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Downtown Lockhart likely to see change in routes

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By Kyle Mooty

LPR Editor

TRC Engineers and Rialto Studio Landscape Architecture presented its project goals and overview following the Downtown Revitalization open houses and surveys in Lockhart.

An Option 1 has become Option 1-A, and at least one man hopes there will be a third option before the City Council makes its choice.

City Engineer Will Wachel of TRC said the goal was to first update the aging water and sewer infrastructure (which are between 50 and 70 years old), modernize the streetscape and drainage systems, and provide a pedestrian friendly area around a 9- to 12-block area of the Lockhart Square.

The idea was to improve traffic flow through downtown while providing safety for all, and to preserve as many parking spaces as possible.

Wachel said 58 people attended the second Downtown Revitalization Open House and 190 responded to an online survey question regarding truck traffic on Highway 142 (San Antonio Street through downtown).

Of the 190 answering the survey, Wachel said 182 wanted to reroute the truck traffic, with 53 percent preferring Option 1 that would retain the existing trees around the courthouse.

Wachel noted that 68 percent of those answering the survey approved of all-way stops around the courthouse.

Rialto Studios’ Kylie Mycock said the 4-way stops at each intersection would help slow traffic “and solve some of the visibility issues that currently exist.”

Mycock added Option 1 would not allow enough room for angled parking on both sides of the street, noting parallel parking would be needed on one side, the median trees would need to be removed, and about 12 parking spaces would be lost.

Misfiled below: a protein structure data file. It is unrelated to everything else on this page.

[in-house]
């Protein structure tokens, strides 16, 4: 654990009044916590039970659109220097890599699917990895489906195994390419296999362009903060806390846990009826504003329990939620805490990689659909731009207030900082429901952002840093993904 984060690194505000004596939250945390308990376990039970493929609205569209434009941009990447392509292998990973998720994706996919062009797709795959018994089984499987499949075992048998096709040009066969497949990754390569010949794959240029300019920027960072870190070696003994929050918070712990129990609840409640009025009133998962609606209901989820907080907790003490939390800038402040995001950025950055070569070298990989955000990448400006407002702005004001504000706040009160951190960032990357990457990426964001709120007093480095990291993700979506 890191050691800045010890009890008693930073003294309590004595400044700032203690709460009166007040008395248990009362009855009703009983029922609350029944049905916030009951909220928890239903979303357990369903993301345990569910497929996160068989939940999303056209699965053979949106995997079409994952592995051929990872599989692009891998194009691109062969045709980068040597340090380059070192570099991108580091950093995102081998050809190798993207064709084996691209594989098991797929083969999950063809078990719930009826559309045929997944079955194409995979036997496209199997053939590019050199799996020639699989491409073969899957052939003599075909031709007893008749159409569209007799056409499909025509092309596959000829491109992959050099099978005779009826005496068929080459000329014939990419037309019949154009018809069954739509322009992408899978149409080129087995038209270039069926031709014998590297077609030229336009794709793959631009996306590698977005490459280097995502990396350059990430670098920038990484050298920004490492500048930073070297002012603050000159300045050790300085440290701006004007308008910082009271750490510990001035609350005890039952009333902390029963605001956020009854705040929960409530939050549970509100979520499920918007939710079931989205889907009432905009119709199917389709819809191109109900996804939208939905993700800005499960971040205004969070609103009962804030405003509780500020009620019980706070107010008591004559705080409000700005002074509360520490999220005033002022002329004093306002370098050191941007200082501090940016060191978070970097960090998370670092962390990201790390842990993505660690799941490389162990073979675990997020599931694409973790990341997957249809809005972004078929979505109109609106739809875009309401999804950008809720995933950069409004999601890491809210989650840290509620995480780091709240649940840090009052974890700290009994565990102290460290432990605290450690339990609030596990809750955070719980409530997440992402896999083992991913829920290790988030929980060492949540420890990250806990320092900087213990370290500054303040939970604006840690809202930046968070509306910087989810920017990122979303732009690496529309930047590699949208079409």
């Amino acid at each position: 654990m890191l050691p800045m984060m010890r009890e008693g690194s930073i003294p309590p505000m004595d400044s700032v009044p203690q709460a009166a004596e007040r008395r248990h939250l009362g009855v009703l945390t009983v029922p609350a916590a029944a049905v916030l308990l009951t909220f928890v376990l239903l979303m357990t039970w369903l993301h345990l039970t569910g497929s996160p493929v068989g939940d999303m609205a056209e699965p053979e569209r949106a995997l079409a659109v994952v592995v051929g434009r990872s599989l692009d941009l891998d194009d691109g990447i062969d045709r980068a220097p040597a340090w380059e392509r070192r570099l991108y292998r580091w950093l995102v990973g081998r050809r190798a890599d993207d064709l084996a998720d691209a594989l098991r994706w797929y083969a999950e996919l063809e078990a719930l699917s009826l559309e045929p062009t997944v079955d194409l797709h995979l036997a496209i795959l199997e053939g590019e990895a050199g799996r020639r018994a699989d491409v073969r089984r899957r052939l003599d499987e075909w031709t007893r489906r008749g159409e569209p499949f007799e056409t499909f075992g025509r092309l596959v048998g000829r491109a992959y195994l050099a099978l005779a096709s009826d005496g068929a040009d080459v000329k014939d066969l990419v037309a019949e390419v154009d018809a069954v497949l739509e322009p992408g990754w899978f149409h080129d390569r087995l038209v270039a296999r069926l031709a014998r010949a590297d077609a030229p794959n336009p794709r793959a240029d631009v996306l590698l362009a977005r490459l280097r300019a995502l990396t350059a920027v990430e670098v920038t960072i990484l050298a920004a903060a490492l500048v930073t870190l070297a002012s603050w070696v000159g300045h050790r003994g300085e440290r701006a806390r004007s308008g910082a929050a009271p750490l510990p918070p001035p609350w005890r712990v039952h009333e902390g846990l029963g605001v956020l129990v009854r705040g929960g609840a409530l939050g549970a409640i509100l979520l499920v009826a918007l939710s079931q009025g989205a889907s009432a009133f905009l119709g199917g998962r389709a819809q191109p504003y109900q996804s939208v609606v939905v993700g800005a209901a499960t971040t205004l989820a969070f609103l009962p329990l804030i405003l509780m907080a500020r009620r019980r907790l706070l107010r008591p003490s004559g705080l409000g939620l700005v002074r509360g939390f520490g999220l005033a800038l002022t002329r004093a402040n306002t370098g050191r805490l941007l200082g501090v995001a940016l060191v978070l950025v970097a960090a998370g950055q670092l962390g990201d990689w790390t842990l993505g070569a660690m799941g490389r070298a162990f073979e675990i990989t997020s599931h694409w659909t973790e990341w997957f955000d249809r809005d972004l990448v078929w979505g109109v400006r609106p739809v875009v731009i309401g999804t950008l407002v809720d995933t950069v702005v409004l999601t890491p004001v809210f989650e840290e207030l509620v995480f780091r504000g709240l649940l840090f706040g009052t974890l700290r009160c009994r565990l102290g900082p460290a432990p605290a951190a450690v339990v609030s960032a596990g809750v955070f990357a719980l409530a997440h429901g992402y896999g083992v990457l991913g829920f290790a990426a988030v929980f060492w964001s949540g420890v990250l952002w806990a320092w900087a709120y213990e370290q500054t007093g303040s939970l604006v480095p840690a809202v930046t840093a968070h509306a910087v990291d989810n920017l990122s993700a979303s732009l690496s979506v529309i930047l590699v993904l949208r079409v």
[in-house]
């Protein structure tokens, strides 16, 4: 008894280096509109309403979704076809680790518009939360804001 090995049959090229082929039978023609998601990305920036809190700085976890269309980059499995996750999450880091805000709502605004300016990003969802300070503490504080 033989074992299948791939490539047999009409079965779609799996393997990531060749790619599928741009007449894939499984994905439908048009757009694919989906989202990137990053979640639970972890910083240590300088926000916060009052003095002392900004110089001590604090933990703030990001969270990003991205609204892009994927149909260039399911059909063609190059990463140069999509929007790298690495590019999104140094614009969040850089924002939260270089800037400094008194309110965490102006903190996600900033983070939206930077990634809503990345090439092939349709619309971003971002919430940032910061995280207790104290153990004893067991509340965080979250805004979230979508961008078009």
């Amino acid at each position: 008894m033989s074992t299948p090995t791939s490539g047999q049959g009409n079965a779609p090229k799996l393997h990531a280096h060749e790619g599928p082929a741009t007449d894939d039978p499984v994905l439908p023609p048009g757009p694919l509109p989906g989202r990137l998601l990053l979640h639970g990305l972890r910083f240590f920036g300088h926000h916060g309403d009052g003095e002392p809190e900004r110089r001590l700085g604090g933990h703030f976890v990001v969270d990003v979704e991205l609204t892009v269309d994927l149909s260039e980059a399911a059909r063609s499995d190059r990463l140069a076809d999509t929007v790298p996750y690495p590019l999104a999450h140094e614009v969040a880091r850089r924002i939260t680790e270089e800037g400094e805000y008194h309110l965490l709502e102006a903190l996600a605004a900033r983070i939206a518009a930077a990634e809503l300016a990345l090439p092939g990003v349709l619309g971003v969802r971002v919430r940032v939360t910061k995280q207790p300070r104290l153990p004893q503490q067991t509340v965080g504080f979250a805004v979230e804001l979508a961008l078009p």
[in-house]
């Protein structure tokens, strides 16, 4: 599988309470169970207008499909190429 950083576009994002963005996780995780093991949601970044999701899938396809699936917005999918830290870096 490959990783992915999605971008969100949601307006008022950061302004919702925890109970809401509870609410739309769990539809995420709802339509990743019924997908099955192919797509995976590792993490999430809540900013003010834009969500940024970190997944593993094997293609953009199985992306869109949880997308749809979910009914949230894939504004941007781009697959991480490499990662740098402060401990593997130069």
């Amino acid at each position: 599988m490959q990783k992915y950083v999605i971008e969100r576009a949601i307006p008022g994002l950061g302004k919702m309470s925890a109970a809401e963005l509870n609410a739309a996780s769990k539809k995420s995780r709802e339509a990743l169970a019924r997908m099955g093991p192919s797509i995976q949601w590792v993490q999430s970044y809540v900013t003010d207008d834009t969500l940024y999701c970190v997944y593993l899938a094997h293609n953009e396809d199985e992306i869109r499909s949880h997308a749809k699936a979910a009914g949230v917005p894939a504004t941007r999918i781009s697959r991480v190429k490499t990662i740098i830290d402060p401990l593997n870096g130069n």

Option 1-A would preserve the median trees and lose about 15 parking spaces.

Bobby Eicholz of Rialto said enough light would be provided to have people feeling “safe navigating downtown.”

Two people provided public comment to the council, including Fredrick Wiegand, who said he had lived in Lockhart for 76 years.

“Option 2 is wrong and that’s why I’ll give you an Option 3,” Wiegand said. “I’ll ask the city for three things: handicapped parking spaces for the library, repave most of Cunningham Drive because of the heavy trucks that go out to the dump and all of the people that go out to the shooting range, and to revise the plan for an Option 3 to reroute the heavy truck traffic that runs up and down San Antonio Street. Build an extension to Martin Luther King Industrial Boulevard across my land. I’m the only one that going to donate the land for the city’s extension. Build an extension across MLK and put it through a Southwest Loop.”

Ronda Reagan, owner of The PEARL on Main Street, said she wanted the trees preserved and did not want parallel parking in front of her business.

“I had a problem with the survey because I didn’t want to check either option, 1 or 2,” said Ronda Reagan, owner of The PEARL on Main Street in Lockhart. “This crew is coming up with some crazy ideas in my opinion. Not one of the goals were what businesses want. Not one person came and talked to me. I want Main to be one-way northbound. I don’t want parallel parking. When I bought those buildings, I never dreamed that one day it’d be parallel parking.”